A couple of things have kind of come together in the last few days.
First, I hit 300 days for my log-in streak.
I say this not to brag, but to indicate how it's all in perspective.
I'm not as pleased about it as I might have been.
Why? Because 300-and-a-bit days ago I was poised to hit 700 days' log-in streak.
Even now, I can't tell you what happened. I had logged in, consistently, without fail, for nearly two years. Through all kinds of personal upheaval and trauma and spells of sturm-und-drang, I still managed to get to a computer and log in to SP.
Then, one day, in the midst of calmer times - I didn't. And not until the day following did I realize I had missed that day and broken my ever-growing streak.
I was truly and totally bummed. I whined about it for days. (As Himself would tell you. He felt bad for me, but didn't quite get why it loomed so importantly to me.)
And then... I got over it. All things must pass, ain't? So now I'm on a 300-day streak and I have to (almost physically) stop myself from saying "Yay, 300 days - and it WOULD have been a THOUSAND--!" Because that really takes the bloom off the rose, doesn't it?
That's what we do. We take our achievements and make them small, meaningless, worthless.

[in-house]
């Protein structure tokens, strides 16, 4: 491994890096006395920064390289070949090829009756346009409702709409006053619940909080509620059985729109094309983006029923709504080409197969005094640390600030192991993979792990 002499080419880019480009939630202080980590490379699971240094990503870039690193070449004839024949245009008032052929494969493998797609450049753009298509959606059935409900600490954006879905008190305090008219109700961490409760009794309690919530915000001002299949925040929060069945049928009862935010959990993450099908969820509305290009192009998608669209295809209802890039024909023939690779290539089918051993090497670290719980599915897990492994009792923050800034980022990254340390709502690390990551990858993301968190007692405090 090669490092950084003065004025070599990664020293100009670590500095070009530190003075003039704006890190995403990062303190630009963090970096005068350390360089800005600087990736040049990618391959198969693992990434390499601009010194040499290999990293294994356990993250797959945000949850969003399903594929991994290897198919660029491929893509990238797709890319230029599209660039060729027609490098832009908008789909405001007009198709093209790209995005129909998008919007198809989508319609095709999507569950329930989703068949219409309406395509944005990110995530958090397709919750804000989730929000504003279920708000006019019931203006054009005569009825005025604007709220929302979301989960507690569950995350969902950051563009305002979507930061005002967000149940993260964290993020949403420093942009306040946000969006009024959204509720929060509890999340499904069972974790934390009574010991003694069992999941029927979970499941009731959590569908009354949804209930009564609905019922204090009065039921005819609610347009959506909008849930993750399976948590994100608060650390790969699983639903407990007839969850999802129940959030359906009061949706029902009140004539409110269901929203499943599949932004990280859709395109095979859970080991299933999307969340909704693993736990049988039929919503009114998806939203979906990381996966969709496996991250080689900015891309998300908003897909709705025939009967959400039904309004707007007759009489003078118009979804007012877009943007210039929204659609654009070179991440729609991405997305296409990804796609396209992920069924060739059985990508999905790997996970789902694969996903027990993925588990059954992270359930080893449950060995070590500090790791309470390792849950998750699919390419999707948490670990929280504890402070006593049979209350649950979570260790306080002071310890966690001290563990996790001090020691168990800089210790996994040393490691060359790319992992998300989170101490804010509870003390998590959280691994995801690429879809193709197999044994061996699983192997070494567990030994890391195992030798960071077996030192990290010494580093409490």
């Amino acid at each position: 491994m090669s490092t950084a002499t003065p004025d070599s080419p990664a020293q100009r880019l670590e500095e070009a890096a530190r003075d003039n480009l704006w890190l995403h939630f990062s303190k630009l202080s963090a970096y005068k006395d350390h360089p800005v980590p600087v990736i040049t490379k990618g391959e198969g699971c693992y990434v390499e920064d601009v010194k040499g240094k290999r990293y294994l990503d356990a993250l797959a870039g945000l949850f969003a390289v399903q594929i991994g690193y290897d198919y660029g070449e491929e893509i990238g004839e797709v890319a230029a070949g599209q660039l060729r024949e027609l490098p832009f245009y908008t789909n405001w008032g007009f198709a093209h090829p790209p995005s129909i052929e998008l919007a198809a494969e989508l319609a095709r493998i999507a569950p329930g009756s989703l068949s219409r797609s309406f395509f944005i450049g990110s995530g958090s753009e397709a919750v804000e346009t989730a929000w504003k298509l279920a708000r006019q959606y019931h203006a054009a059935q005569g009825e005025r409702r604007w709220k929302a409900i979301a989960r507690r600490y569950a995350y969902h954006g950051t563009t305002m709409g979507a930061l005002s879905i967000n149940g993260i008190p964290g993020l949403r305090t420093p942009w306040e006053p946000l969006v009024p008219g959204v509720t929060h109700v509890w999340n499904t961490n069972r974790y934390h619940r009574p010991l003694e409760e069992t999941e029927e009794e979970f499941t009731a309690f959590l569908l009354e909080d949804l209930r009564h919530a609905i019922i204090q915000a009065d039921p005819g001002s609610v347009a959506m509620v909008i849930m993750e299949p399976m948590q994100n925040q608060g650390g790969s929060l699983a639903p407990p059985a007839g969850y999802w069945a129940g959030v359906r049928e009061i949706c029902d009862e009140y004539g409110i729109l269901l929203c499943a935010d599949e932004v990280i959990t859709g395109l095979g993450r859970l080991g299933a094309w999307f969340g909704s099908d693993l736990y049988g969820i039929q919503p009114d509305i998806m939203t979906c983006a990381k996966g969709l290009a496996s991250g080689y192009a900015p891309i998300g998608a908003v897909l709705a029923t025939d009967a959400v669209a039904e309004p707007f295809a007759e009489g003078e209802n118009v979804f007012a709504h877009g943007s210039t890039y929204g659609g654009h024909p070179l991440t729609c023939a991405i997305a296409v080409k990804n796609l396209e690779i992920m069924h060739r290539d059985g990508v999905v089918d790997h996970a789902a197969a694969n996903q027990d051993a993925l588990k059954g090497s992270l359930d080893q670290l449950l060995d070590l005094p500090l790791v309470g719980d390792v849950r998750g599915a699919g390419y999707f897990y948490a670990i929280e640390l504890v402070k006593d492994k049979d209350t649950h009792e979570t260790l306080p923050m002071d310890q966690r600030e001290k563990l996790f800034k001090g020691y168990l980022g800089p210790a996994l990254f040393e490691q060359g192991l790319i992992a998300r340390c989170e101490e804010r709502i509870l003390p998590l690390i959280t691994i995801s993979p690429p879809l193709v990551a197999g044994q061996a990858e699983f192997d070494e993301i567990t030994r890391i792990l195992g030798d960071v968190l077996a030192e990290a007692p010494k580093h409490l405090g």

"I lost two pounds! But if I hadn't overindulged at the birthday party last week, it would've been THREE pounds--!" "Great, I walked half-a-mile. But if I hadn't let myself get so out of shape, I'd be walking two miles--!"
And so it goes.
You know that business about choices? Choosing the good, choosing the positive, choosing happiness--? Okay. Here's something to try: the next time you tell yourself "It's not good enough, it should've been MORE--" just remember that one pound is better than none... 200 yards is better than no distance... eating healthy at one meal is better than eating no healthy meals... and so on.
Me, now, I'll try to remember that a streak of 300 days is better than a broken streak - or no streak at all.
* * *
More numbers: yesterday was the (*sigh*) Semi-Annual Review of Blood. Sort of what vampires do to their storage vaults. A-heh.
In July, for the first time ever, my cholesterol was up out of the normal range, and that LDL-HDL ("lousy" DL and "happy" DL) ratio was out of whack.
Also in July, the HbA1c - which had been 5.0 or below for years, YEARS, was 7.0. (They don't like to see anything higher than 6.)
Blood pressure? 144/92.
Do I know how it happened? (*sigh* x 2)
Yes, unfortunately, I do.
Let's consider... weight gain. Lack of exercise. Three months in the US with eating out for breakfast (sausage / biscuits / gravy, pancakes, etc)... lunch (huge chicken-salad sandwiches, chocolate-chip cookies, slabs of apple pie, etc)... supper (hamburgers, hot-fudge sundaes, mac 'n' cheese, etc)...
Add to all that the span of six weeks back here but before the kitchen was finished in the new flat: rich cream in the morning coffee, convenience meals, carry-out foods.
Sure, I had excuses, everything from the could-be practical ("If I don't have a refrigerator, I can't keep milk around to make healthy cereal"; "There's no gym around here") to pretzel-logic ("It's okay to eat this cookie as long as I don't eat donuts"; "If I can't do a workout on a rowing machine, there's no sense in walking instead").